Atrial Fibrosis Correlates with Slower Conduction in a Transgenic Goat Model

Eugene Kwan1, Elyar Ghafoori1, Wilson Good2, Rob MacLeod1, Edward Hsu1, Boyce Moon3, Jeffrey Fish3, Misha Regouski4, Irina Polejaeva4, Derek Dosdall1, Ravi Ranjan1
1University of Utah, 2The SCI Institute, 3Abbott, 4Utah State University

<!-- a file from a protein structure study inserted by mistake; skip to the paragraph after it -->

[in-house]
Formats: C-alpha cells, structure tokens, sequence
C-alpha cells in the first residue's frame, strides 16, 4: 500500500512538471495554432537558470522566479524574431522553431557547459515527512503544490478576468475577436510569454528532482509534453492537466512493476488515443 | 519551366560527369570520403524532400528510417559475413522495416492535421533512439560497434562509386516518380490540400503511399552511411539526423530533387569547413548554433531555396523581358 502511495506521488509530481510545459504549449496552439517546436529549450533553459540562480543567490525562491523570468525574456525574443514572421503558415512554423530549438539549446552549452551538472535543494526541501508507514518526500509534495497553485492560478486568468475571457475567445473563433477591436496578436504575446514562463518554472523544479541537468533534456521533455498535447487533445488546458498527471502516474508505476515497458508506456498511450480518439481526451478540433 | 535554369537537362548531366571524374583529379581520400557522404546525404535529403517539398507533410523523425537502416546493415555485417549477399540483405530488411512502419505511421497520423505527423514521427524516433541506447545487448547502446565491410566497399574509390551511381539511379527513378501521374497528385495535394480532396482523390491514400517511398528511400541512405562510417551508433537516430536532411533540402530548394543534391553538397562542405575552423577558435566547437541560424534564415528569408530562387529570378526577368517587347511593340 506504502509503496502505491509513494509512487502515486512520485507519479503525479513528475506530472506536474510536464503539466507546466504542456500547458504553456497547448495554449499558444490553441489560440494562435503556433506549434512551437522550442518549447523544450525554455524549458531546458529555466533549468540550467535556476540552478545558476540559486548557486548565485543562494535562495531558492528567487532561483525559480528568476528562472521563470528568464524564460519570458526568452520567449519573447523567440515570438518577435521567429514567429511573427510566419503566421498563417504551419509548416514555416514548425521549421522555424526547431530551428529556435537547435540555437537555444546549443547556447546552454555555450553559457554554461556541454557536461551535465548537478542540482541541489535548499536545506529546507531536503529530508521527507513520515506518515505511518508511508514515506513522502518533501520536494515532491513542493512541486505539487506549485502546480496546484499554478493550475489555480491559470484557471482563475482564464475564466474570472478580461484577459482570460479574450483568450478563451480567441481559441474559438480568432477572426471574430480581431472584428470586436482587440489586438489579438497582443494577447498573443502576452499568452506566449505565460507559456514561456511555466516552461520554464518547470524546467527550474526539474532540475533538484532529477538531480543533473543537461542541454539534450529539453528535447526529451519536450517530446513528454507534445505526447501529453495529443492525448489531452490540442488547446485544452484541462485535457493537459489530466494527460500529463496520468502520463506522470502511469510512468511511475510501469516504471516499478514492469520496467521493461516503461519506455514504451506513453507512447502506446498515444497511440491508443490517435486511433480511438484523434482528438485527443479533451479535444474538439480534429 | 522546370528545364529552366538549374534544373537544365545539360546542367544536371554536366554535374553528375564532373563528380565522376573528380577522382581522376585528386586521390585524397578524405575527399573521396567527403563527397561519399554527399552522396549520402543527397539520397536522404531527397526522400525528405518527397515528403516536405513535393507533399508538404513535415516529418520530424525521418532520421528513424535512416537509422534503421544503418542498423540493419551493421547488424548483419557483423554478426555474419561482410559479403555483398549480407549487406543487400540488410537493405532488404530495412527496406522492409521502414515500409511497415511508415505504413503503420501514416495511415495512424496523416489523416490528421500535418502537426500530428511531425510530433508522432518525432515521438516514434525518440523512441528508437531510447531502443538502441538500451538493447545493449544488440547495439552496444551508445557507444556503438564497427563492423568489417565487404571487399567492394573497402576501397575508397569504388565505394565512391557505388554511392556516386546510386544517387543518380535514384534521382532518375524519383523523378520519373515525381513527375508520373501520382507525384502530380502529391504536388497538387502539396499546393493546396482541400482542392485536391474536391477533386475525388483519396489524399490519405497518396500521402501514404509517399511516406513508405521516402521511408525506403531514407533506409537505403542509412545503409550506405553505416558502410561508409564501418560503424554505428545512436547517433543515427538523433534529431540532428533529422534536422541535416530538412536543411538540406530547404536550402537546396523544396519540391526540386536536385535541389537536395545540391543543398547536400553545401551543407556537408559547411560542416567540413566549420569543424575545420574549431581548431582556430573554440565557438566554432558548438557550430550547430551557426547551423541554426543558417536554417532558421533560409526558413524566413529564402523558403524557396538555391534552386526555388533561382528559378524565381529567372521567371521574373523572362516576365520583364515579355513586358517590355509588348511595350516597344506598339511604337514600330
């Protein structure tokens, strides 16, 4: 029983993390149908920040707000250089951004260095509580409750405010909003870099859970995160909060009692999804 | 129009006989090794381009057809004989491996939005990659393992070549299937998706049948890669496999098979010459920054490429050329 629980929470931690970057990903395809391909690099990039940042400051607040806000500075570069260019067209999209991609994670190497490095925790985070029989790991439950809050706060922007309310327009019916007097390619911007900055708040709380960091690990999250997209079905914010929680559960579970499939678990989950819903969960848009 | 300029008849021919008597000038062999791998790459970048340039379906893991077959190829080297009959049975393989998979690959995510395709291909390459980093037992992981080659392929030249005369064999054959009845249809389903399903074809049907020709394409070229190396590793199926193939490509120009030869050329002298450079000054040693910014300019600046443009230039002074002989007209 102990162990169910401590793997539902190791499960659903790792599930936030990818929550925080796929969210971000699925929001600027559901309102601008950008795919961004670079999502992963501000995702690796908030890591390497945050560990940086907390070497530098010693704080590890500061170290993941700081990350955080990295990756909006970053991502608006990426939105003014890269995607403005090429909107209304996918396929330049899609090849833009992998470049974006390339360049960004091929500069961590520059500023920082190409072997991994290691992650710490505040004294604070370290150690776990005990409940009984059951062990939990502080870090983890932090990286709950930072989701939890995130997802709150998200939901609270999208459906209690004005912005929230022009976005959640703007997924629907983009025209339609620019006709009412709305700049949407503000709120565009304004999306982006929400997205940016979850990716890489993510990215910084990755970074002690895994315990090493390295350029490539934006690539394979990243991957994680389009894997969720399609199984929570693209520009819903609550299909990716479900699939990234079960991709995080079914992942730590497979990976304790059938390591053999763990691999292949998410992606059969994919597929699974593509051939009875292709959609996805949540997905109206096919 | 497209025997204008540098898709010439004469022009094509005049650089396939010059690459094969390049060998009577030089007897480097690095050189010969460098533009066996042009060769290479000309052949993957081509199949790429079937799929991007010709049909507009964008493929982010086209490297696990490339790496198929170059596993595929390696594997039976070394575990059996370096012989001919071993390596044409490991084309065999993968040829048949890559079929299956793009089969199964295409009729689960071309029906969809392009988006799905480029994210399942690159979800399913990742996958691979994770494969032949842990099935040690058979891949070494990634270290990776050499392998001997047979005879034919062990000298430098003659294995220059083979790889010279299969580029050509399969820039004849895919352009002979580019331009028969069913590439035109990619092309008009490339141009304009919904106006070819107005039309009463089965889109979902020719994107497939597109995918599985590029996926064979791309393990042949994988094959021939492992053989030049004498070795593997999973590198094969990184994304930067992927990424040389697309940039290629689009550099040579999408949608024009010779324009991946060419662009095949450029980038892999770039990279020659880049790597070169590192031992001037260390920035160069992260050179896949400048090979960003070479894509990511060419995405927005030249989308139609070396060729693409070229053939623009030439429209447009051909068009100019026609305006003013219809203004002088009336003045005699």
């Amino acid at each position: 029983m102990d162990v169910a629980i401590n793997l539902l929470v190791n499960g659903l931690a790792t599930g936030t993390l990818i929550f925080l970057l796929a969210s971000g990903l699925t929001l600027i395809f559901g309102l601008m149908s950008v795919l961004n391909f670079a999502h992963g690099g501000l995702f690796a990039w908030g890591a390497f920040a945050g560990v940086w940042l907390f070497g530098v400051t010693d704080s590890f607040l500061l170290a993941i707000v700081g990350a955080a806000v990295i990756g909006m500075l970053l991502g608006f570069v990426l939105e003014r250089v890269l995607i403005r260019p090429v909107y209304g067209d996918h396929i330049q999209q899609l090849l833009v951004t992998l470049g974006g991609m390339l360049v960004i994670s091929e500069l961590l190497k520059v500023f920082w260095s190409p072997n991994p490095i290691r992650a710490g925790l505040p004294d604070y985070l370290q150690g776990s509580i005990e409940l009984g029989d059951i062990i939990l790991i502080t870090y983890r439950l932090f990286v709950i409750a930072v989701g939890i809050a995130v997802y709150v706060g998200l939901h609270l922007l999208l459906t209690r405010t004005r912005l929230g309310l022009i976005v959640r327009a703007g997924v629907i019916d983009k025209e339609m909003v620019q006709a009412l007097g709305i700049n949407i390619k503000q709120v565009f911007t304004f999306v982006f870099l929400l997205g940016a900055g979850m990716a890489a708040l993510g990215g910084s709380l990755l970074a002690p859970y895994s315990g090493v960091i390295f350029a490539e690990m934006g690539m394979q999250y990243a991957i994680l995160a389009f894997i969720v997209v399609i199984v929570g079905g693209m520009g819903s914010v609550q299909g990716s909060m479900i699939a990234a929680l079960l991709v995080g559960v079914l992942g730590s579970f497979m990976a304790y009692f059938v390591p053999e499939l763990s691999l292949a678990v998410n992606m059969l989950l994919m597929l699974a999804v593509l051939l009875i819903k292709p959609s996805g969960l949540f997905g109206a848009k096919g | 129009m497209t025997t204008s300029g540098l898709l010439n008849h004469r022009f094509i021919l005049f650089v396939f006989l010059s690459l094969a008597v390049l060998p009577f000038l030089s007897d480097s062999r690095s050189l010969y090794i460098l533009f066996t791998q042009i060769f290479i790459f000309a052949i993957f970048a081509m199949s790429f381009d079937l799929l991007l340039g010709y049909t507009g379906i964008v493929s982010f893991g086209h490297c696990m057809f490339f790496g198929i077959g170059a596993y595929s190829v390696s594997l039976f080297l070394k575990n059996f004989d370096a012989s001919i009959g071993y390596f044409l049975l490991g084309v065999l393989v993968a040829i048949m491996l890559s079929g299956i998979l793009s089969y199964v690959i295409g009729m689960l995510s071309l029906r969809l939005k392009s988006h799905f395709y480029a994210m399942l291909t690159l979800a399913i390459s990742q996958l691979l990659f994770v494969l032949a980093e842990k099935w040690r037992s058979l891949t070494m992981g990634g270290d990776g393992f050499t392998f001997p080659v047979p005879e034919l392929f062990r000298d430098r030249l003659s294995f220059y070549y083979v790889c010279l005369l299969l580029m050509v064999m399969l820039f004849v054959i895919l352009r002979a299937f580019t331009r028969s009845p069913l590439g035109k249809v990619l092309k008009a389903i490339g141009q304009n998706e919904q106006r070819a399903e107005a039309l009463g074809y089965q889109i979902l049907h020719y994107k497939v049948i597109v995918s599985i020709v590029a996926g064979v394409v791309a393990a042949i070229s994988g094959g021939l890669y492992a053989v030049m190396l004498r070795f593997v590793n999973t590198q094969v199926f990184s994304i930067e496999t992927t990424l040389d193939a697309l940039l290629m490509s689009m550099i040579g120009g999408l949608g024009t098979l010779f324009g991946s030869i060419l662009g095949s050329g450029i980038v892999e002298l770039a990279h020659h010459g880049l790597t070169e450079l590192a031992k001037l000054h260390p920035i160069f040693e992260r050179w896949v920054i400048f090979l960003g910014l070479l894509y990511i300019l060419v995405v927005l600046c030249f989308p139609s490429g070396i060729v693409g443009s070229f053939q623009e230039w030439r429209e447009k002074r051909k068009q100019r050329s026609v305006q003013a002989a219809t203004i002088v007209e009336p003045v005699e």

Introduction: Slow conduction zones in the left atrium (LA) may be regions of interest in sustaining, and thus ablating, atrial fibrillation (AF). Our goal was to measure the extent of slowed conduction speed and its relationship to zones of fibrosis, using a transgenic goat model. Methods: High-density electrophysiology mapping studies were performed on transgenic goats (n=10) with cardiac-specific overexpression of TGF-Beta 1 using a prototype high-density catheter and the Advisor™ HD Grid Mapping Catheter, Sensor Enabled,™ with the Ensite™ Precision Cardiac Mapping System (Abbott). LA activation times were collected during sinus rhythm and conduction velocity estimated using triangulation on the LA surface mesh. The animal received a gadolinium injection 20 minutes before sacrifice, and a T1-weighted delayed contrast-enhanced MRI was performed on the explanted heart using a 7T scanner to visualize areas of fibrosis. Calculated conduction speed was correlated with normalized MRI intensity. The high-intensity region was defined as normalized intensity >0.75. Masson trichrome staining of the tissue was performed to determine fibrosis content. Results: A mean of 899 ± 184 points per animal were used for conduction velocity calculations. The mean conduction speed for all animals was 0.75 m/s. The high-intensity regions had a mean conduction speed of 0.45 ± 0.24 m/s, slower than the value measured in low-intensity regions of 0.85 ± 0.28 m/s, (p<0.001). The high-intensity regions had a mean fibrosis percentage of 10.4% ± 4.0% while low-intensity regions had a mean fibrosis percentage of 4.5% ± 2.4%. Conclusion: We show reduced conduction speed in fibrotic regions suggesting that fibrosis plays a key role in conduction slowing in the atria and is likely important in allowing reentrant circuits to occur and sustain AF.